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DIY conveyancing

including wills and probate
fourtwentyfour
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DIY conveyancing

#178660

Postby fourtwentyfour » November 7th, 2018, 4:57 am

Twenty years ago I did my own conveyancing for both sales and purchases. I know there have been changes since, probably the fact that much is done on line, although this doesn't seem to have made any difference to the speed of the process. I am planning to manage the work myself for a sale for which has just been aborted following a buyer's (reasonable) change in circumstances and a solicitors enthusiasm for charging for the work in addition to fees for the same (next) sale.

Can I safely proceed, or are there some serious issues that will catch me out? Are there some here who might have answers if I get stuck in the process, although I feel fairly confident and have a set of dated text books, including the famous Michael Joseph one.

Thanks

pochisoldi
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Re: DIY conveyancing

#178960

Postby pochisoldi » November 8th, 2018, 11:06 am

fourtwentyfour wrote:Twenty years ago I did my own conveyancing for both sales and purchases. I know there have been changes since, probably the fact that much is done on line, although this doesn't seem to have made any difference to the speed of the process. I am planning to manage the work myself for a sale for which has just been aborted following a buyer's (reasonable) change in circumstances and a solicitors enthusiasm for charging for the work in addition to fees for the same (next) sale.

Can I safely proceed, or are there some serious issues that will catch me out? Are there some here who might have answers if I get stuck in the process, although I feel fairly confident and have a set of dated text books, including the famous Michael Joseph one.

Thanks


Two biggest problems:

1) Proving who you are - to the other side's conveyancer, and if required to HM Land Registry
2) An inbuilt resistance from the other side's solicitor/conveyancer/droid in a conveyancing factory to dealing directly with a vendor/purchaser.
For example:
a) Lower level of trust when dealing with information provided by the DIYer.
b) Additional difficulty in doing due diligence (e.g. MLR compliance) on an DIYer (There is no register of DIY conveyancers...)
c) A resistance to providing information or clarification which could be seen as giving free legal advice to the DIYer (cue potential conflict of interest.)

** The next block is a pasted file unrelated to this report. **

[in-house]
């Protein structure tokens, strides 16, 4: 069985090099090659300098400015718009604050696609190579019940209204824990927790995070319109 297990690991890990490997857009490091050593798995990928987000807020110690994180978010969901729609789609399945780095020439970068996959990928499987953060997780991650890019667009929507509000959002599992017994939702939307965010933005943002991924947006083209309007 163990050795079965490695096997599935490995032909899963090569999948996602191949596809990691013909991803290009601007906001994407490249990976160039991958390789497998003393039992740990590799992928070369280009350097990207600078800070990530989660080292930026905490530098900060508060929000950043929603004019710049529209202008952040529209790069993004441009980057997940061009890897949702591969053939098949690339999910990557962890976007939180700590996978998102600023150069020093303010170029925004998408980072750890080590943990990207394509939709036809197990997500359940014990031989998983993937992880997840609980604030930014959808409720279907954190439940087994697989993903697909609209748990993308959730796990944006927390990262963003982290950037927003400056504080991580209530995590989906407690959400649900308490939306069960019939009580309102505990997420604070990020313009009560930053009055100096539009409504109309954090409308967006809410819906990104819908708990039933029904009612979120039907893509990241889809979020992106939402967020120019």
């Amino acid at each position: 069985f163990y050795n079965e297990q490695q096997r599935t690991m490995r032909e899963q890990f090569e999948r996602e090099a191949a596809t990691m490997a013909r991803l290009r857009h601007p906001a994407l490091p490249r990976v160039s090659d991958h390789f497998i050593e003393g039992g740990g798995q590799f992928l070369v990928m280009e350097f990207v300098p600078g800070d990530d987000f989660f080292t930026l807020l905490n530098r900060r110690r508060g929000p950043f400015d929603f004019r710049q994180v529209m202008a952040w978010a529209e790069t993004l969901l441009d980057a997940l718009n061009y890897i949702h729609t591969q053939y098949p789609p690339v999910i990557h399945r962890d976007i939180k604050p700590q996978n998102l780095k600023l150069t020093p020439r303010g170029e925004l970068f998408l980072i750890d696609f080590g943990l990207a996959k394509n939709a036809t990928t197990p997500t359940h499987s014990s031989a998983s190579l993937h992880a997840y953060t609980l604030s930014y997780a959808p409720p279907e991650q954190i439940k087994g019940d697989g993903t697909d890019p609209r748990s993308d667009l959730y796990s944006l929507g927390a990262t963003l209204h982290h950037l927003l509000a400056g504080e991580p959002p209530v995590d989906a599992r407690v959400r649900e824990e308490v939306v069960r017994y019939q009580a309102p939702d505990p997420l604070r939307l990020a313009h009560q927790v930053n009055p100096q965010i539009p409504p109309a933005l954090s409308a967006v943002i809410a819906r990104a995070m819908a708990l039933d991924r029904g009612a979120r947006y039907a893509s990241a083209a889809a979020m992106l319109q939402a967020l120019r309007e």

Remember that everyone treats legal costs as an unneccessary burden, and 99% of the time will always go for the cheapest option, even if it means a purchaser in Kent speaking to 10 different people on the phone each time they phone an office in Stockport. In other words, the ease of completing the transaction is out of your hands, and dependant on how much money your purchaser is willing to pay to do the job.

My advice:
Don't DIY when selling if:
Mortgage, or legal charge on the property which will be cleared on completion of the sale. (You need a conveyancer to act as stakeholder to hold part of the proceeds for the charge owner)
Any kind of LR restriction which doesn't get automatically removed on sale and cannot be removed prior to exchange.
Selling a leasehold property - IMHO Buying leasehold requires a lot more vigilance by the purchaser's conveyancer, if they don't like something, they'll cover their Pink marshmallows and lead the purchaser into pulling out (See 2a above).
If there are known issues with the title/boundaries/private rights of access that appeared when you purchased.
(Personal example: the title plan for my house shows a boundary onto a 4ft alleyway at the back, some land was ceded to the LA to build a maintained access road, but nobody amended the plan, nor documented any easements, so the vehicular access to my garage has been established by prescription)

I would never DIY a leasehold property purchase, and you can't DIY any purchase with mortgage or a remortgage.

ClitheroeKid will be along shortly to add to/correct the above...

PochiSoldi


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